Voice-based applications are becoming increasingly popular, driven by the proliferation of smart speakers and consumers using voice search on their smartphones. Voice provides a simple, intuitive way to interact with devices, saving consumers time and clicks. Voice is now making strides in healthcare, an industry that urgently needs the efficiencies that voice can provide.
In medicine, clinicians are subject to large amounts of administrative work, to the extent that these clerical duties dramatically overshadow the time spent taking care of patients. Studies show that physicians spend two hours on administrative tasks (clinical documentation, prescription paperwork, etc.) for every hour they spend on patient care, leading to high levels of physician burnout. The Covid pandemic has greatly exacerbated the situation: caring for the influx of Covid patients adds even more pressure and stress, not to mention the corresponding clerical tasks that the physicians must complete. Voice-based clinical digital assistants can help alleviate some of these pressures.
Clinical digital assistants are a new category of solution that uses voice technologies, machine learning, and natural language processing (NLP) to help physicians with administrative tasks such as clinical documentation, coding, and retrieving relevant patient data like lab results or vital signs from the electronic health record (EHR) system. The most advanced solutions are trained on substantial datasets and can understand medical terms across specialties with high levels of accuracy. They leverage cutting-edge NLP techniques so they understand natural variations in language – users are not required to memorize rote commands; rather, they speak naturally, as they would to a colleague, and the digital assistant understands their intents and completes the requested tasks. Completing these tasks by voice is significantly faster, so physicians have more time and mental energy to devote to patient care.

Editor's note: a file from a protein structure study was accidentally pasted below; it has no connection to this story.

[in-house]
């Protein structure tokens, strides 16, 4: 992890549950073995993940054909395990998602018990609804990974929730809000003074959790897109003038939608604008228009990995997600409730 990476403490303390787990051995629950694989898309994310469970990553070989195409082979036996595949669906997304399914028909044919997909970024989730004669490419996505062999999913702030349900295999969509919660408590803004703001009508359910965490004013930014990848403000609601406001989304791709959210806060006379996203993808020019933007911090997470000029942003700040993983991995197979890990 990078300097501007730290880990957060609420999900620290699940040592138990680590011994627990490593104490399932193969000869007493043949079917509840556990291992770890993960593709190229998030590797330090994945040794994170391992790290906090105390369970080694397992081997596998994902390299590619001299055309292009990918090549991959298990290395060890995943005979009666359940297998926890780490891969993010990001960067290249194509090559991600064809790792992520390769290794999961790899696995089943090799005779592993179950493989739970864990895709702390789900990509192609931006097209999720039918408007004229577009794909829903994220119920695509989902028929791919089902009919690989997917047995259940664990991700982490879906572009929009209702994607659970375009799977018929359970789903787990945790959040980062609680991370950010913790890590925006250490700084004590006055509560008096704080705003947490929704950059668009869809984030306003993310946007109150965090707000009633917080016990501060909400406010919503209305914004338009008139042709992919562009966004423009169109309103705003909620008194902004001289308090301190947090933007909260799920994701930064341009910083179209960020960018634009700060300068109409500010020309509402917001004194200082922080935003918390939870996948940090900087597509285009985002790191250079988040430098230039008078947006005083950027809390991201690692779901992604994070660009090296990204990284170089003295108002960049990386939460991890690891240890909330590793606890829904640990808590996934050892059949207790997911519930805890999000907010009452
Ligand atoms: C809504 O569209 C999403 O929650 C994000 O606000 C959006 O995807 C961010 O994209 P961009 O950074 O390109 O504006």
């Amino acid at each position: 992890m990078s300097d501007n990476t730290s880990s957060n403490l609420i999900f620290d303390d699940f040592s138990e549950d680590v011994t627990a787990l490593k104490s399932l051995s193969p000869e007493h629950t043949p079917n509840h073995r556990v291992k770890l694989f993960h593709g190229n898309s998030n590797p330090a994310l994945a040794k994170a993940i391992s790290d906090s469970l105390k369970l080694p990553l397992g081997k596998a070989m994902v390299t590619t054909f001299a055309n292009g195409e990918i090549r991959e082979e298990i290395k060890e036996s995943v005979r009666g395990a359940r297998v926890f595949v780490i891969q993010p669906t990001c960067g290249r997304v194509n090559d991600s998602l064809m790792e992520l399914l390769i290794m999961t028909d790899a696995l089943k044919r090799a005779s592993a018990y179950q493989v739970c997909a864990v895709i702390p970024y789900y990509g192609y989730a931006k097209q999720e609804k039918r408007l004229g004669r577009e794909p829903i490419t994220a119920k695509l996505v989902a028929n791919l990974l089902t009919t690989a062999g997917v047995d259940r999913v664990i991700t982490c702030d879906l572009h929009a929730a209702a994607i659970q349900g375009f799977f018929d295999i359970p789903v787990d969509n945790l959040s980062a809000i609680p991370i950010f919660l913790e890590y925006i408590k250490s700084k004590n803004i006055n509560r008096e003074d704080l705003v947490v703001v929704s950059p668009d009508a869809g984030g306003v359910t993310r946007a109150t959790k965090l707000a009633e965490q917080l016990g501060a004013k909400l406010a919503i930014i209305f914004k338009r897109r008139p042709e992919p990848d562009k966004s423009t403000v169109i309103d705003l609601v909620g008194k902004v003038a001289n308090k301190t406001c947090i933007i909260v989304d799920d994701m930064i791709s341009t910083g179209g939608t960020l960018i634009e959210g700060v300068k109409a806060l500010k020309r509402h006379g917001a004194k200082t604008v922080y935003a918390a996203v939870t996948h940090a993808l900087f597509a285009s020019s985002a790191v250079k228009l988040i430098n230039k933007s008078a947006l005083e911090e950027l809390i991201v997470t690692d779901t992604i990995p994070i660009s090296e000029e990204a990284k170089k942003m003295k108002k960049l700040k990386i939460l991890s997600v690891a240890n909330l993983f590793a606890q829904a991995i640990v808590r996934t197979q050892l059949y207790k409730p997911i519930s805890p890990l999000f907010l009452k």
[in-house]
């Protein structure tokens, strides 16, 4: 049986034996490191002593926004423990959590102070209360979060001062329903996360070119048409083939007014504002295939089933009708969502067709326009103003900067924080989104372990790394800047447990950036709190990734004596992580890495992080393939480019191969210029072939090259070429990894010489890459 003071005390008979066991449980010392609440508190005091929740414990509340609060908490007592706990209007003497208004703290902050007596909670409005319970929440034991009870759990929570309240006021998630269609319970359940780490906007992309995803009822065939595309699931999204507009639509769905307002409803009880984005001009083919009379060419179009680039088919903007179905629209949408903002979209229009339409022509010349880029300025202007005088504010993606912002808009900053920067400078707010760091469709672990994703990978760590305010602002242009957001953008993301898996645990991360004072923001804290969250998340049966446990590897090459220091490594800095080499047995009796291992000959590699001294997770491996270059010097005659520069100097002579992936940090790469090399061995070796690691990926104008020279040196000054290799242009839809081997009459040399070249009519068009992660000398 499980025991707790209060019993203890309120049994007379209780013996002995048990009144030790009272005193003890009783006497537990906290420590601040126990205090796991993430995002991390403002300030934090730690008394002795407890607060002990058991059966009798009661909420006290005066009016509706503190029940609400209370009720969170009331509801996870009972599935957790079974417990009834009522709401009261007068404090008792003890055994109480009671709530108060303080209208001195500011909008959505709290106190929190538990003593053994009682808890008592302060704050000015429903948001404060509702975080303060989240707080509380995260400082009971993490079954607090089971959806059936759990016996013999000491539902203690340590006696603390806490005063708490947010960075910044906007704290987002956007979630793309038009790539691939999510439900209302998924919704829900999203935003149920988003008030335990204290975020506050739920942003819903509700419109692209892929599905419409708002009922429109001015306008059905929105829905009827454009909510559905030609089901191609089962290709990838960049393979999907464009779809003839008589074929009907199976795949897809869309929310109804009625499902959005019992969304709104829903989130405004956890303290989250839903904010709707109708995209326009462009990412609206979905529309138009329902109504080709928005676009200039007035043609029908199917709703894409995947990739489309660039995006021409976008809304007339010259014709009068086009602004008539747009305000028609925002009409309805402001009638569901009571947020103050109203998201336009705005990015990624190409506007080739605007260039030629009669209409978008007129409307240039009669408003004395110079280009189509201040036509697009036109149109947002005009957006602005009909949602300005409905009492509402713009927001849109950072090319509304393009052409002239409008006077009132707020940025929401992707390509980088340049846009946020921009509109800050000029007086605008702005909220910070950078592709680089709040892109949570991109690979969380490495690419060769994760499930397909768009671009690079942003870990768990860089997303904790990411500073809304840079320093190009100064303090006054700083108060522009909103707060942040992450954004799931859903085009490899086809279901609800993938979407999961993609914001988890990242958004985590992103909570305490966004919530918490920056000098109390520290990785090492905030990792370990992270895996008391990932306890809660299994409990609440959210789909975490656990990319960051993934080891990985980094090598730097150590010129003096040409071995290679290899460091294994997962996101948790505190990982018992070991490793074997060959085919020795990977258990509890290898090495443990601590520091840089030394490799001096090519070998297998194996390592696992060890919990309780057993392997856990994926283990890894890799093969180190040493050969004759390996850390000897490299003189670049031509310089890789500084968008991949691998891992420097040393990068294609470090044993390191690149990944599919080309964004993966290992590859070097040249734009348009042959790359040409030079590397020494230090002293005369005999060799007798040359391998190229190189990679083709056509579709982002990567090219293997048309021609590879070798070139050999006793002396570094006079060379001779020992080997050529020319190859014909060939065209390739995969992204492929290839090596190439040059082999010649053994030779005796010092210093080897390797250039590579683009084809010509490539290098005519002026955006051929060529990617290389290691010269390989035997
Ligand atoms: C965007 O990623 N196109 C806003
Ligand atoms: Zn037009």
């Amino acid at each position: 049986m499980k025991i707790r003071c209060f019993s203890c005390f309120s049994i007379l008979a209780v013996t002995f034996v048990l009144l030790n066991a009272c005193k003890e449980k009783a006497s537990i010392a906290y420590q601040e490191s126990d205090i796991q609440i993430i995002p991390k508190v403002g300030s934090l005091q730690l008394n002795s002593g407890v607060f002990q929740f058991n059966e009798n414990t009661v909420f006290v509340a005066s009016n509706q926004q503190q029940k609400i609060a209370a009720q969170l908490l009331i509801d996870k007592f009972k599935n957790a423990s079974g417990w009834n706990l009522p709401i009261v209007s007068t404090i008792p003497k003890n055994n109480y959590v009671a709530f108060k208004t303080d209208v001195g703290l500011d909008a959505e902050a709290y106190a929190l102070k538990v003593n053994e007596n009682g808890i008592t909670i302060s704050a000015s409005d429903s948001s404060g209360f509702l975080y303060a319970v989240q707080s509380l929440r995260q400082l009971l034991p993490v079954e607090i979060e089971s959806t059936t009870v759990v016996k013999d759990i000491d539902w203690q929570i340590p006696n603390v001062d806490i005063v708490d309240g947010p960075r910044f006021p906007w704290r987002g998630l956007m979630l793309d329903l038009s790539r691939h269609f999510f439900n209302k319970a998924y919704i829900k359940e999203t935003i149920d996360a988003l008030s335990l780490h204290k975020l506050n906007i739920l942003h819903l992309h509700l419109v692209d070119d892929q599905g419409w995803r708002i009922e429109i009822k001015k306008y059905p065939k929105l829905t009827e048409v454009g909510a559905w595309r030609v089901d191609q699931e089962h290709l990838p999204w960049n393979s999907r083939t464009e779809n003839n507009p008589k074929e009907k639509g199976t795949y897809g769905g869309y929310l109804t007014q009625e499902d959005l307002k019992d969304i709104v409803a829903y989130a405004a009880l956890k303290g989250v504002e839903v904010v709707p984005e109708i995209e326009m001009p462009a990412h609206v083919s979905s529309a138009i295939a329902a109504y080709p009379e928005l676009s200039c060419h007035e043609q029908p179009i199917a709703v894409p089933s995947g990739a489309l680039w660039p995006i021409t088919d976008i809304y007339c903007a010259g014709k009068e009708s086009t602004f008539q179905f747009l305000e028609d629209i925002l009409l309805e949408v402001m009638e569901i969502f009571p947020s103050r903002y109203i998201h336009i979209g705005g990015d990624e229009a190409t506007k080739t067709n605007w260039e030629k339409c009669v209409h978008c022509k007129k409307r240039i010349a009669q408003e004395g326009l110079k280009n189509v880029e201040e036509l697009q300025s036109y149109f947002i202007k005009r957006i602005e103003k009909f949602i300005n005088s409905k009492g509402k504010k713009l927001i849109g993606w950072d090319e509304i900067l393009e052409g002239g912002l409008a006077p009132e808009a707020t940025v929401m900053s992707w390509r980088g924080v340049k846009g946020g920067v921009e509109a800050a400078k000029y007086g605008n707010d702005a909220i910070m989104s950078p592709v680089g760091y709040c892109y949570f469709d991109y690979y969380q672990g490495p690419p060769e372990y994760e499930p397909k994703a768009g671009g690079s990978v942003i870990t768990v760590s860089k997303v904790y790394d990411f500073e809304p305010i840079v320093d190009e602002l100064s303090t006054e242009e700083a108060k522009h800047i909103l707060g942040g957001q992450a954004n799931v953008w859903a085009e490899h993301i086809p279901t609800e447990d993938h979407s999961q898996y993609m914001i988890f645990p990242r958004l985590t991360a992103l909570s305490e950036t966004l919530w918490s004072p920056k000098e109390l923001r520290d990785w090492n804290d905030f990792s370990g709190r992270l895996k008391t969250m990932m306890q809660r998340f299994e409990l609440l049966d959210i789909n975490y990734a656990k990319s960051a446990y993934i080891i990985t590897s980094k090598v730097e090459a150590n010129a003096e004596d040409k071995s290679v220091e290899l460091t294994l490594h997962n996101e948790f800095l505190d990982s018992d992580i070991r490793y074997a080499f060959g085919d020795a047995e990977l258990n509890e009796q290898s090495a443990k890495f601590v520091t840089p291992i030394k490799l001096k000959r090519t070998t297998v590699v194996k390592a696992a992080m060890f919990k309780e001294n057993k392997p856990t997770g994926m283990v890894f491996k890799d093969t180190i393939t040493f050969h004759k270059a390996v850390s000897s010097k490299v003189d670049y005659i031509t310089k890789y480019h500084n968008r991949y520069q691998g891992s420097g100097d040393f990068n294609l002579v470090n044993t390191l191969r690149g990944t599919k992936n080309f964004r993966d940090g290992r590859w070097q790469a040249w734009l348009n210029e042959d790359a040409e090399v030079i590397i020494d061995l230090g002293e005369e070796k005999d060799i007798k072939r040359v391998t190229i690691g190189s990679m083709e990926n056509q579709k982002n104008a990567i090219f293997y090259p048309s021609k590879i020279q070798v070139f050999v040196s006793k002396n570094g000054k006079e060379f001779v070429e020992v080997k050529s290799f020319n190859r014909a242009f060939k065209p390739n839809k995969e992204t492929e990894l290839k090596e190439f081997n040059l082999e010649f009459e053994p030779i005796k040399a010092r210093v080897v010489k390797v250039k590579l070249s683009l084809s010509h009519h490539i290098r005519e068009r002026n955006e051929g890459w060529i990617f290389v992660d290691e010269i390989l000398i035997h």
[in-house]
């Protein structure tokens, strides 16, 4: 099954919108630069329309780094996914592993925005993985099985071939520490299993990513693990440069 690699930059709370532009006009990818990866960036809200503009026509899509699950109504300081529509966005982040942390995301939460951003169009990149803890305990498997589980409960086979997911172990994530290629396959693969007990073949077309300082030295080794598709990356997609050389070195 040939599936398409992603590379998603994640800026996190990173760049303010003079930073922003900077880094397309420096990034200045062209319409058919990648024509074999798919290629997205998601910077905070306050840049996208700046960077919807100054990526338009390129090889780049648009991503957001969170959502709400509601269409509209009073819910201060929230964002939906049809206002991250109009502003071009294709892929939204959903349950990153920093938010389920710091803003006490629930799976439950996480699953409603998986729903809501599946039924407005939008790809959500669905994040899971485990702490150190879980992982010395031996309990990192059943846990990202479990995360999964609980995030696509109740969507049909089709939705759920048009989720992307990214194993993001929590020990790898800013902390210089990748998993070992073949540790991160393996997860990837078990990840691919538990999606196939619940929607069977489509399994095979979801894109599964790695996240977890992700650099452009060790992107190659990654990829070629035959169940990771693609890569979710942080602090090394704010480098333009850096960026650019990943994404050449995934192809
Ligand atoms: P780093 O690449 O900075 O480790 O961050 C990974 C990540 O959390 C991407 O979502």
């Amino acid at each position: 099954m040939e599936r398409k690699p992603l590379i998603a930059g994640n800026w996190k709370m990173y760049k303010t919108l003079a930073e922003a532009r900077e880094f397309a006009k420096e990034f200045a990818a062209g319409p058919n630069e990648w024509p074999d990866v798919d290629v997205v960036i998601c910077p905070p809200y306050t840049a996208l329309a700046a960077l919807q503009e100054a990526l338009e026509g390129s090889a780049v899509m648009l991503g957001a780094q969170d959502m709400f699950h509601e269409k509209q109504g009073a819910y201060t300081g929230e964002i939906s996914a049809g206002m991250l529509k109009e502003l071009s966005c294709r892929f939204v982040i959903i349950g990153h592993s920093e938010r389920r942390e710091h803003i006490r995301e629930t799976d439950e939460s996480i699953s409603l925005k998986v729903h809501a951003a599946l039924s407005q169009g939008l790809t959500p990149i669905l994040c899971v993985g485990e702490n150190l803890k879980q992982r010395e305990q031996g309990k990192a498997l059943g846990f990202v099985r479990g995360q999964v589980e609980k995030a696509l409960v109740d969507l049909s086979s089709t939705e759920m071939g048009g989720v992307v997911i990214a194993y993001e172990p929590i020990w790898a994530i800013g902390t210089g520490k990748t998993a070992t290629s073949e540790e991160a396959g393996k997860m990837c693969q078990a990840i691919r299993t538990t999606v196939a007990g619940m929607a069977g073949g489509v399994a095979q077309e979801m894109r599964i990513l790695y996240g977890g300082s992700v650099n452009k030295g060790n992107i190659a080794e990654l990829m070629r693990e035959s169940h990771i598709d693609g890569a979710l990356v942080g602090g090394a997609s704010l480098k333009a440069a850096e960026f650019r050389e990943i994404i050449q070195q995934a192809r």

As clinical digital assistants evolve, there are many types of additional tasks they can potentially take on. Other time-consuming administrative items, like ordering of medications or insurance authorization are obvious examples. More exciting applications including providing more proactive assistance to physicians, such as tracking test results, monitoring the condition of the patient, and then relaying information to the doctors and staff when intervention is needed is possible in the foreseeable future.
Clinicians in the US are already adopting clinical digital assistants to help fight burnout and give physicians more time to spend on patient care. As the healthcare system in India moves to become more digitized, the potential for these clinical digital assistants grows. Determining how best to incorporate these assistants within the larger technology stack of the industry early on will be prudent to help India maximize the transformational potential of technology in healthcare. With foresight and thoughtfulness, India has the opportunity to establish itself as the global leader for using technology innovations in healthcare.